And it now occured to me how powerful an earlier scene had been - a scene invoking landscape and a way to see mythical living in our world. It did not evoke pathology, but conveyed an actual way to see life anew. In that scene, Hellboy deafeats and kills a nature elemental, a giant flowerlike plant spirit that raged over the concrete streets and in its demise left a green paradise, plants and flowers, another world of beauty that could only be seen through after the nature spirit died.
This dreamlike scene, in which the human looking Liz meanders through a spray of falling seed and watches greenery sprout and spread instantaneously, is pop culture at its best. It offers images and narratives not only for the filmed story, but also for us and our lives. Here is pop culture myth powerful enough to hold its own with classical myths, showing us a possibility, one possible way, to live our lives. Hellboy quits because he sees through his life to the larger universal. Mythical living.

"Hey, that red devil is from a comic book!" They rant and rave.
I say - Throw back the curtains and open the doors. Emerge into the world and breathe. Deeply.

Sunday, October 25, 2009

The soul is the same in all living creatures, although the body of each is different. ~ Hippocrates

Disturbingly, I heard a bird's last death cry yesterday - a sparrow, presumably clipped, while flying, by a passing car . I heard it scream, while circling in the air once - before quickly expiring in the street.

Three hours later, almost in the same spot as when I witnessed the bird, I spotted a furry little thing laying alongside my building. Because of all the autumn yellow leaves scattered around it, I couldn't tell if it was some sort of women's accessory, or a mouse. I carefully touched it with the tip of my shoe - and a little pink mouth opened. It's fur was black, spotted with silvery white hairs - it was a bat. I don't know bats from beans, but I thought it was probably dying.

I left it alone, further disturbed on my corner of little deaths.

Hope lives on though - the bat had managed to crawl up the wall a few hours later. Was it just hibernating? Cold?

It was gone this morning.

Monday, October 19, 2009

Musing on Landscape

The striking aspect of the amazing "Where the Wild Things Are" film, for me, is the use of landscape, the seemingly inevitable focus on nature as the place we go to work things out, to level ourselves. So often art shows the ways in which that landscape mirrors our interior landscape.

There is no denying the power of the cinematograpy of this film, because there is no denying the power of the landscape that enfolds it at every turn.

In myth, we come up against history, religion, psychology. Greek myth is used as the base tool for depth psychology, relating our Western lives to urbane gods that influenced a rationalizing society. But other myths rise from elesewhere, including the lands they are part of. There are the Celtic myths, with their forests without which they would be impossible to imagine. There are Norse myths, from frozen lands where harsh actions, with and against the landscape, were necessary for survival. Then there is The Kalevala, the Finnish song cycle portraying the Finnish landscape of lake and snow, sled and ice, as it influences every nuanced turn of every tale.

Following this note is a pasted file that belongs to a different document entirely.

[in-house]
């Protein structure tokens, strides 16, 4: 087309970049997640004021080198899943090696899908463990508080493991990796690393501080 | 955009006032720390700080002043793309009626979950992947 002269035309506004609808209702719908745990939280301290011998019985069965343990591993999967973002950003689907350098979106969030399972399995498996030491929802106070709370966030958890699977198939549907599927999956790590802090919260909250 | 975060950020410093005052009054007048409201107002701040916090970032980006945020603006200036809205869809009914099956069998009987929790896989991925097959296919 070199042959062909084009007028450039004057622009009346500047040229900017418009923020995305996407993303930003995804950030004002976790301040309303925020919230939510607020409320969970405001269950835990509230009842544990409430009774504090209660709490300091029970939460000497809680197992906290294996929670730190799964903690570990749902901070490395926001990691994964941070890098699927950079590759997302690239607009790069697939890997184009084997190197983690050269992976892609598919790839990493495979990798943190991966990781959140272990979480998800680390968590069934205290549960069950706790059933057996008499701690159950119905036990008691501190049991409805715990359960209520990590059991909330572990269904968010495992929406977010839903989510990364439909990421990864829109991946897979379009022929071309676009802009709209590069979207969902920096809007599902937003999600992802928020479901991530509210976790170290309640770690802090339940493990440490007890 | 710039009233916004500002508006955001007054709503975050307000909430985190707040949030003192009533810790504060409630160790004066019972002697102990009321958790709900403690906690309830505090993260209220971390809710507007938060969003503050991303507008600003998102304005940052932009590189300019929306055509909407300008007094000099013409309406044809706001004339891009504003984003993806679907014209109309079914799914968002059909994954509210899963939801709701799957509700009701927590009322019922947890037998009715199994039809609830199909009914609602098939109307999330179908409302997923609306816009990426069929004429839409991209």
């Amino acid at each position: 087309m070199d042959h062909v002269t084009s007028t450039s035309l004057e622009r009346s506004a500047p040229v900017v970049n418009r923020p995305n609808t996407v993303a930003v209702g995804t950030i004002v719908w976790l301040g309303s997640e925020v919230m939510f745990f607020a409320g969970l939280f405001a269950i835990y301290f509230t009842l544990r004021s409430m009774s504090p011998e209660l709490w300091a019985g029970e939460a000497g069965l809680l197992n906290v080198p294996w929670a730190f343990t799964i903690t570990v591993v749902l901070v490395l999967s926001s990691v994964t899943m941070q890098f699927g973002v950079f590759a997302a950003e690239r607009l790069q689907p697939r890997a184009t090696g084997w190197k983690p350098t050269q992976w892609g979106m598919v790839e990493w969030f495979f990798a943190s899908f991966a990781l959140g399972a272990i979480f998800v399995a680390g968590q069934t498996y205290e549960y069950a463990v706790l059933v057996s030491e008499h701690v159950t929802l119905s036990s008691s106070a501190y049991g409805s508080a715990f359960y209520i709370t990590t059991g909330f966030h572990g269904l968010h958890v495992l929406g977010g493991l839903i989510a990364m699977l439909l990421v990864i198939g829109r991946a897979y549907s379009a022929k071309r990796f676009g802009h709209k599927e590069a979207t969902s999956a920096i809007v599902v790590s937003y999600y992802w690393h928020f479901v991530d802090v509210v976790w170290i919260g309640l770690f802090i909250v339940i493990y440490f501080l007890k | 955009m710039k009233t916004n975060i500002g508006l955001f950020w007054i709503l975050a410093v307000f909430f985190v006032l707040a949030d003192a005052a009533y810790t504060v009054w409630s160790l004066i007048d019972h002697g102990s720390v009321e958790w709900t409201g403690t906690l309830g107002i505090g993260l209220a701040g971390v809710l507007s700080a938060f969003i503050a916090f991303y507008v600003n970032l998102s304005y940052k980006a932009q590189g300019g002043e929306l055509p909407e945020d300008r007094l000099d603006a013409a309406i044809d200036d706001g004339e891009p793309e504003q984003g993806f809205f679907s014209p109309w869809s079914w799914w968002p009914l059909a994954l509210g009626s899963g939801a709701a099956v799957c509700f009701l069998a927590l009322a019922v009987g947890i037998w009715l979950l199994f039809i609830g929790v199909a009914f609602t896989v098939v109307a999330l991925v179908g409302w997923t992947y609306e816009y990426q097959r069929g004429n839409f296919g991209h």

In our concrete landscape, we are able to separate ourselves from the world. All peoples at all times dared to take what they needed from the landscape, striving to make life easier and more fulfilling. However, there used to be less people, less sweeping change, less destructive human activity. The planet is overrun with people now, and too many of us are too far away from any natural lands. Are we disciplined enough to pull back, to need less and to get closer to the rest of the planet? Can we halt the concrete and find the land we need to maintain our real humanity?

Max uses the land and the Wild Things to not only release wild frustrations, but also to rejuvenate, to slow his mind down to be able to think thoughts, rather than simply process and release reactions. No greater tools exist for us to consider and reconsider landscape than myth and fantasy.

I saw a production of Peter S. Beagle's "The Last Unicorn" this weekend. It was remarkable, and part of the credit goes to the amazing production design, the landscape of the play. In a small space, a simple wooden fence became the world of the entire drama, evoking every background and space needed. If you have read this book, you might agree that a live production would be difficult. But this show transported us to a world in which magic and possibility existed. Interesting that culture at its very best in our concrete cities often means escape to a created landscape in the darkness of a theater. Film, drama, music; whatever artistic venture we attend, we go to experience the creation of a new world, or a look back at an older world. It is often simpler, yet more nuanced than our own. we seek a world made up out of fantasy, a landscape we seek to inhabit when the landscape around us is not enough. Or is perhaps too much.

Simplicity is a key idea in our dramas and fictions. Even in film, that most real of arts, we really know everything is created, everything is simpler than in reality.

It seems time to reconsider how to make reality itself simpler.